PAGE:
The only hitch: Riggs and St. Louis were in Southeast Michigan for the weekend and the seller had set Sunday noon as the deadline for taking offers.
“It was almost like a small factory down there,” his nephew said. “He ended up teaching wood working at the community college.”
In 1996, after 30 years, the house was sold. Elizabeth had died three years earlier at age 82. John was 86 at the time and was living in a nursing home, where he died 10 months later.
First-time home buyer Lucinda Fedewa was single when she bought the house in July 1996. The purchase price was $97,500.
“I loved the kitchen and the fireplace,” Fedewa said of her first impressions.
She removed the walls between two bedrooms at the back of the house to make a large master bedroom. She added French doors that opened to the deck and hot tub she had built behind the house.
Peter and Jessica Geerling also were first-time home buyers when they paid $138,710 for the house in the spring of 2006.
When they walked into the house for the first time, Jessica Geerling recalls she was put off by the flowered wallpaper and the 1980s décor.
She had her heart set on a fixer-upper in East Hills, an older and hipper neighborhood near Eastown.
“They told us, This house is in really good shape. The woman who owned it took extremely good care of it. Its going to be very low maintenance.”
“If you wait until you have enough money to buy a house, then youre never going to buy a house,” Riggs said.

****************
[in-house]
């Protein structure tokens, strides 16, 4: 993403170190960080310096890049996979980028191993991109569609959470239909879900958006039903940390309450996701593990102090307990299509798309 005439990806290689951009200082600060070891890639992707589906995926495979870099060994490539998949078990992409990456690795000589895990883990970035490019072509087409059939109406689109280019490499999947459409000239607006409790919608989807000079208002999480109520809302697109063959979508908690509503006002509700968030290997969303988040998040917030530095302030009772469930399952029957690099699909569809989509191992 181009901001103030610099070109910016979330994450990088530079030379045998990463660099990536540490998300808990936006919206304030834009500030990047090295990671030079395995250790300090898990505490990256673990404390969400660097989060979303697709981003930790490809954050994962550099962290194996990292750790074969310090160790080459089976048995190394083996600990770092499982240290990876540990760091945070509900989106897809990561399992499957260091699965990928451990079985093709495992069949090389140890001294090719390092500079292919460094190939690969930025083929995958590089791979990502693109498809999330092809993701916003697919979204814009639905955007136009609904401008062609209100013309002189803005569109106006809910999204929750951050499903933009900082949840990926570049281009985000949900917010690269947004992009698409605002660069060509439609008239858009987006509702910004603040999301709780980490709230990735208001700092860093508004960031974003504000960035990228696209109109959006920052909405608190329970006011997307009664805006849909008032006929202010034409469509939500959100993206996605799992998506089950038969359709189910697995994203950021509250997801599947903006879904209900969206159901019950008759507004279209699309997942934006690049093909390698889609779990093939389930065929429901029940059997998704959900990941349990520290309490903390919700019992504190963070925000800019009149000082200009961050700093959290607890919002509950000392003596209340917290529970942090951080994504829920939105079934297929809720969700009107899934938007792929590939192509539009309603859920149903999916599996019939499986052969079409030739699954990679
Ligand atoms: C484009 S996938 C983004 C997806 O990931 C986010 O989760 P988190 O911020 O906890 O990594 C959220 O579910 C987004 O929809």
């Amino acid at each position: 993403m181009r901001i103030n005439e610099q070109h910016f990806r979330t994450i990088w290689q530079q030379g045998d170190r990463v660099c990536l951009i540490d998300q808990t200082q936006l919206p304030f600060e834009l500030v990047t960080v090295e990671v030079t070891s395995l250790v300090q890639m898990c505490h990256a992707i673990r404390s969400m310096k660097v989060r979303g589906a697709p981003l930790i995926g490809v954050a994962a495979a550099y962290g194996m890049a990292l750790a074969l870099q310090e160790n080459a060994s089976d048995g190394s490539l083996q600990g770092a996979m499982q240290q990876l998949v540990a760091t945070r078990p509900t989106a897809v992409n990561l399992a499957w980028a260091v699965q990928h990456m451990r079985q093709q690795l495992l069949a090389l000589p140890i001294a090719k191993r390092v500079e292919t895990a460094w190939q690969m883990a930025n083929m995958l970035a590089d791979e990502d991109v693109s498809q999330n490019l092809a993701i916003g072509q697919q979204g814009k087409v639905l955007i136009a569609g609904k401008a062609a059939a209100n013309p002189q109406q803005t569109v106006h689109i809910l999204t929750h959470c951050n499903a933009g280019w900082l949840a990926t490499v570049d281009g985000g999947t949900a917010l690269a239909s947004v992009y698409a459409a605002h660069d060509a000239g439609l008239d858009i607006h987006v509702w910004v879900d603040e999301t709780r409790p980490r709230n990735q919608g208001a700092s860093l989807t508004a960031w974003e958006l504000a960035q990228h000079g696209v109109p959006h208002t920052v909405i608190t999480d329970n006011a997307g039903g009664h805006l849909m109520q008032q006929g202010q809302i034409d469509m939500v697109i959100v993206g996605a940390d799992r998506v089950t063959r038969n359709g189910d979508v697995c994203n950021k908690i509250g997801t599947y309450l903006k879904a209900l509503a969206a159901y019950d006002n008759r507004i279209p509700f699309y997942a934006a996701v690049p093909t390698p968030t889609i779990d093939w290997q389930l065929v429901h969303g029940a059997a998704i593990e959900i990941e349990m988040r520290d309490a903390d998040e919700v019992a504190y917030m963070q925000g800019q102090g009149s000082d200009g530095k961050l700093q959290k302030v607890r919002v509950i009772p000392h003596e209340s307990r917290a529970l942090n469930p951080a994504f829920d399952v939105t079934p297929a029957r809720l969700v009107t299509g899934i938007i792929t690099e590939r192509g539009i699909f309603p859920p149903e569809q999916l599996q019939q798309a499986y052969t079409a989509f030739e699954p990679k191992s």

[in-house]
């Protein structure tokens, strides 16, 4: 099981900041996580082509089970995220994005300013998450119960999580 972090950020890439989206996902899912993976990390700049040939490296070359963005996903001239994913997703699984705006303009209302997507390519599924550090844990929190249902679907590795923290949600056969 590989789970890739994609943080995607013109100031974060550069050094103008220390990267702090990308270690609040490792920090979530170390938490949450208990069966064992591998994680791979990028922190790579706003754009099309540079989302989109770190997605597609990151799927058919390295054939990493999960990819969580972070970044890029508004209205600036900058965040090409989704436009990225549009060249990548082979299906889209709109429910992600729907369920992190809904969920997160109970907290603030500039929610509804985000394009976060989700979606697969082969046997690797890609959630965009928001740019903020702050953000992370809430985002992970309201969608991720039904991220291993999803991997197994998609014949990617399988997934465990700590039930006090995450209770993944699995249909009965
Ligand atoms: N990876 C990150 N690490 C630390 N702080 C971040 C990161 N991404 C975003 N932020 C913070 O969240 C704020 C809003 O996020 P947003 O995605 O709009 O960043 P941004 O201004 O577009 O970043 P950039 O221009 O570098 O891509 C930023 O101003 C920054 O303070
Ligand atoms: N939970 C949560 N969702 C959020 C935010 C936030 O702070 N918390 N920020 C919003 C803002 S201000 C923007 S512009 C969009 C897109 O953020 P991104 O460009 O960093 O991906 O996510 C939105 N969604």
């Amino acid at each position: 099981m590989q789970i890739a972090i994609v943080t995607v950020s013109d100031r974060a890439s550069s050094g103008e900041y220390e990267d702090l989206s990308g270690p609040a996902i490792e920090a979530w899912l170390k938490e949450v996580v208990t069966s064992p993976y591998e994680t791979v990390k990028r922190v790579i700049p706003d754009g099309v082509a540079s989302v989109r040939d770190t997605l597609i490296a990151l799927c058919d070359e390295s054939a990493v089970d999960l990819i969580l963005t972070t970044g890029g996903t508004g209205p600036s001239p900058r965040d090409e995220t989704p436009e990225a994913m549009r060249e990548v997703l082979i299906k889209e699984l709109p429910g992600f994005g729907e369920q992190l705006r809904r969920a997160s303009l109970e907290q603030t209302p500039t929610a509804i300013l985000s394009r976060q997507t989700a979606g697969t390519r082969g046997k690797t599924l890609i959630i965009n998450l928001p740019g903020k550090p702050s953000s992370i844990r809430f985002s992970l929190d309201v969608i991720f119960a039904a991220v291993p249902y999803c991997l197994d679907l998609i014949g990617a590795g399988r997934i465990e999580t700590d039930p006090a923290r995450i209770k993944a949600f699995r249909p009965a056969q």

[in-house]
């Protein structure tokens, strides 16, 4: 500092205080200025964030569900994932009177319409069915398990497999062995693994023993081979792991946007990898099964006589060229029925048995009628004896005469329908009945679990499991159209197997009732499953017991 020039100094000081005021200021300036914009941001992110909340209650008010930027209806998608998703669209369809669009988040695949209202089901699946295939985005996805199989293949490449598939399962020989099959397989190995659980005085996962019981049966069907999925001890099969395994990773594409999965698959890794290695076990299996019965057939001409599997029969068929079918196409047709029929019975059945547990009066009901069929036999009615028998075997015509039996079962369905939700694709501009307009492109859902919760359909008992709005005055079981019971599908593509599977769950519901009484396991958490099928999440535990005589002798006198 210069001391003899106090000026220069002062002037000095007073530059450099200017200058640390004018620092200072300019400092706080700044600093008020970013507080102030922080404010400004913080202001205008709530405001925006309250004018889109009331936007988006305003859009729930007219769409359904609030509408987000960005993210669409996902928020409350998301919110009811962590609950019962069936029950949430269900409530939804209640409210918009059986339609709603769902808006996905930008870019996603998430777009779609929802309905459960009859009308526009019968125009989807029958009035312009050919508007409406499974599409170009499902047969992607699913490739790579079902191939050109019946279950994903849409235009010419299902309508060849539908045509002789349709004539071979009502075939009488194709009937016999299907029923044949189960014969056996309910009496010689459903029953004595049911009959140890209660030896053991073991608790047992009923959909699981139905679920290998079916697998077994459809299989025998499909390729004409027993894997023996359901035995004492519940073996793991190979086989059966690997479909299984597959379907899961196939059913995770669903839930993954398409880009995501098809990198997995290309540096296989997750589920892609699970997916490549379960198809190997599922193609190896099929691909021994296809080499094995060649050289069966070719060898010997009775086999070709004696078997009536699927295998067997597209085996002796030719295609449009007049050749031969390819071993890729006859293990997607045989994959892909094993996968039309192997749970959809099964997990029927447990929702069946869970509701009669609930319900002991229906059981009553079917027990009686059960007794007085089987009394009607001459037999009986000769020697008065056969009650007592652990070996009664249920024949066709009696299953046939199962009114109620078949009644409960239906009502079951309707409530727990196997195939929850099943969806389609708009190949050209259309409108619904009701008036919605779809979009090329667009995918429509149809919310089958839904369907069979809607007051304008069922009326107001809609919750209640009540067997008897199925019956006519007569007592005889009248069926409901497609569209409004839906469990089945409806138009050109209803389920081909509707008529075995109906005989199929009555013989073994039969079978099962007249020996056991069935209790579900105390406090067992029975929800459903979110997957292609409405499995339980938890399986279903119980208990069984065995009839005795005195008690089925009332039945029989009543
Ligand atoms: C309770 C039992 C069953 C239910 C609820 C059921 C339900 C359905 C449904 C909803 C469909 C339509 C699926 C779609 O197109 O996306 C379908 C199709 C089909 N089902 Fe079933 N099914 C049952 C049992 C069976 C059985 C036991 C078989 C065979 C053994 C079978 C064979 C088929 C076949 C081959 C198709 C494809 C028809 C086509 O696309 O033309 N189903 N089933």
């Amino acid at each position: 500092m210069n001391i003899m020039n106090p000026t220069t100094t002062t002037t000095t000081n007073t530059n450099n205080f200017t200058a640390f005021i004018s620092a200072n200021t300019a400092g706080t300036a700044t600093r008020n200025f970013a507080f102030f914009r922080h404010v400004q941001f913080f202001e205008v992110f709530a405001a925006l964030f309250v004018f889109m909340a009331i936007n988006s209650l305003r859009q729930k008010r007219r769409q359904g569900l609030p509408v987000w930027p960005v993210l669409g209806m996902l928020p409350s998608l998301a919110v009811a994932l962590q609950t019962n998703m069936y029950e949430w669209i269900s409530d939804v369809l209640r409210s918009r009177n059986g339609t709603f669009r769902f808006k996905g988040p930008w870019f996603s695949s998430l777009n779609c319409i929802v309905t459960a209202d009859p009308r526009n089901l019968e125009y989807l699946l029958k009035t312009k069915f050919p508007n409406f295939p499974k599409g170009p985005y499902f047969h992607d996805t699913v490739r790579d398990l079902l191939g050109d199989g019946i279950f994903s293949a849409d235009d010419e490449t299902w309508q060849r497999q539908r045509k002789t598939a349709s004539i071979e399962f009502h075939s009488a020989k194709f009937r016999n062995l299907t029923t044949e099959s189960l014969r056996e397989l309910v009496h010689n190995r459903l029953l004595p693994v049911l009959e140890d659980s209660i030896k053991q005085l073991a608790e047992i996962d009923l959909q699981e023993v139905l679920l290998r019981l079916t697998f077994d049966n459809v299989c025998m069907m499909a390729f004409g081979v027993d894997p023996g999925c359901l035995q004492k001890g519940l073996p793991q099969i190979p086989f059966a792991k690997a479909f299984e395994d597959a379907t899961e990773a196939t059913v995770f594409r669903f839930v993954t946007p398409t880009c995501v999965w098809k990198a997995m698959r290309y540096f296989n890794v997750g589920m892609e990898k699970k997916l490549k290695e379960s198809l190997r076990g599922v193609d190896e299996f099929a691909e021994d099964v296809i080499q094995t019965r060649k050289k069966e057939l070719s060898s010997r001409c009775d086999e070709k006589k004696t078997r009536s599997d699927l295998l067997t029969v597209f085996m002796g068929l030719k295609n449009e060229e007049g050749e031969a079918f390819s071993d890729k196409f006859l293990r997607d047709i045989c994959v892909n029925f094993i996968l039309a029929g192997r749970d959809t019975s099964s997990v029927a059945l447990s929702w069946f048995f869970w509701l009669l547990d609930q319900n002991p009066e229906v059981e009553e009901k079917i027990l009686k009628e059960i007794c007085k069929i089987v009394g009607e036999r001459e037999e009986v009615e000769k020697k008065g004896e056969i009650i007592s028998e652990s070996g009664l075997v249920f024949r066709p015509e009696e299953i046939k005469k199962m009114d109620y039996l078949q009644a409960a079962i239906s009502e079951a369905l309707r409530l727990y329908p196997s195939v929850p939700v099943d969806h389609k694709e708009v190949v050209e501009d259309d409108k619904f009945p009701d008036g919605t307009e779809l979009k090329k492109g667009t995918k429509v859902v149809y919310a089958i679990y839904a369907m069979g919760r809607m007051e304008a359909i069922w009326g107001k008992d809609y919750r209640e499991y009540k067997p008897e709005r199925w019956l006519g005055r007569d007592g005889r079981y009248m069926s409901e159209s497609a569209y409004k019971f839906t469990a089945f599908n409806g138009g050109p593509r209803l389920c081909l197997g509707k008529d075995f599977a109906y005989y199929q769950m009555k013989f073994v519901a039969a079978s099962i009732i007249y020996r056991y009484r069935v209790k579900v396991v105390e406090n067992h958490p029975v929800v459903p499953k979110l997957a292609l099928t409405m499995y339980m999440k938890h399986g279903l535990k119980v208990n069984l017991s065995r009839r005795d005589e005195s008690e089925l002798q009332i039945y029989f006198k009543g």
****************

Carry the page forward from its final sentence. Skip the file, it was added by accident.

Encouraged to look beyond decor which could be replaced, Geerling said she focused on the hot tub outside the master bedroom.
They ended up repainting the walls and the bannister leading to the basement. They removed carpeting to expose the hardwood floors.
They added a tile floor in the kitchen and pendant lamps in the dining area. They discovered the fireplace in the dining area was perfect for entertaining, Geerling said.
As for the hot tub, they ended up taking it out and expanding the deck. “We never used it. It was too high maintenance,” she said with a laugh.
The Geerlings sold the house for $128,000 in 2012. The housing market was depressed, and Jessica Geerling estimates they lost about $20,000.
She justifies the sale price because of the good deal they got when they built a new house in Jenison.
The next owners also were first-time homebuyers. The house was 47 years old by then.
“It was a cute house when we got it. It was well styled for the time,” said Cassandra Haller. She and husband, Dr. David Haller, became the fourth owners of the house in 2012.
“We saw it as an investment opportunity,” Cassandra Haller said. “We were tired of paying rent and putting money into something we would never see back.”
Cassandra Haller, who works for a company that stages homes for sale, said she was able to develop her passion for interior design as they redecorated the house room by room.
Besides repainting, she converted the front coat closet into an alcove with a cushioned bench, shelves and coat hooks.
They repainted and remodeled the kitchen, adding a new backsplash and hardware to the cabinets. They updated the hardware on the doors, replaced the garage doors and re-landscaped the yard.
“We have really fond memories of that house,” she said. “I think it taught us a lot about ourselves and our interests.”
Like the previous owners, a pregnancy provided the Hallers with the need to have a larger house.